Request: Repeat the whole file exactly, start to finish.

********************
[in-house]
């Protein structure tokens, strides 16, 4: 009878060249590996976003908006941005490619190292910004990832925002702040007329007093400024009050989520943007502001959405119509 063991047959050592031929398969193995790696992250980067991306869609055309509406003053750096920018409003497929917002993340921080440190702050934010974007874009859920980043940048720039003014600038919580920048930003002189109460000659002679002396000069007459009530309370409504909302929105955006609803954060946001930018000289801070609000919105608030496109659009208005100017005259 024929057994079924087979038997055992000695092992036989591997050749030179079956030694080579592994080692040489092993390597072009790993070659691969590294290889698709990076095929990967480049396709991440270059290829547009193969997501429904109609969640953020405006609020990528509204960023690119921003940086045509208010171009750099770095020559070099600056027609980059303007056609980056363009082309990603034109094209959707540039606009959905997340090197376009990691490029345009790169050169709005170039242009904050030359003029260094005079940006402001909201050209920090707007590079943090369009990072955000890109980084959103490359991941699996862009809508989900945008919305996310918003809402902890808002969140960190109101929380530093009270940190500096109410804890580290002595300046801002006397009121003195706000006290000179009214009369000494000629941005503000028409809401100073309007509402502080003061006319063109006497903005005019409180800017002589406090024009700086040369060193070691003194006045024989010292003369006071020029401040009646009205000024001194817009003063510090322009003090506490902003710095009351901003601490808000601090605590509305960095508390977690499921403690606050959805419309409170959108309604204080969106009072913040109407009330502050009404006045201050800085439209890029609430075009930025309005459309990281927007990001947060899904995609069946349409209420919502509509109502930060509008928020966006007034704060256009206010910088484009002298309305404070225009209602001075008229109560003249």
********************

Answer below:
[in-house]
């Protein structure tokens, strides 16, 4: 009878060249590996976003908006941005490619190292910004990832925002702040007329007093400024009050989520943007502001959405119509 063991047959050592031929398969193995790696992250980067991306869609055309509406003053750096920018409003497929917002993340921080440190702050934010974007874009859920980043940048720039003014600038919580920048930003002189109460000659002679002396000069007459009530309370409504909302929105955006609803954060946001930018000289801070609000919105608030496109659009208005100017005259 024929057994079924087979038997055992000695092992036989591997050749030179079956030694080579592994080692040489092993390597072009790993070659691969590294290889698709990076095929990967480049396709991440270059290829547009193969997501429904109609969640953020405006609020990528509204960023690119921003940086045509208010171009750099770095020559070099600056027609980059303007056609980056363009082309990603034109094209959707540039606009959905997340090197376009990691490029345009790169050169709005170039242009904050030359003029260094005079940006402001909201050209920090707007590079943090369009990072955000890109980084959103490359991941699996862009809508989900945008919305996310918003809402902890808002969140960190109101929380530093009270940190500096109410804890580290002595300046801002006397009121003195706000006290000179009214009369000494000629941005503000028409809401100073309007509402502080003061006319063109006497903005005019409180800017002589406090024009700086040369060193070691003194006045024989010292003369006071020029401040009646009205000024001194817009003063510090322009003090506490902003710095009351901003601490808000601090605590509305960095508390977690499921403690606050959805419309409170959108309604204080969106009072913040109407009330502050009404006045201050800085439209890029609430075009930025309005459309990281927007990001947060899904995609069946349409209420919502509509109502930060509008928020966006007034704060256009206010910088484009002298309305404070225009209602001075008229109560003249």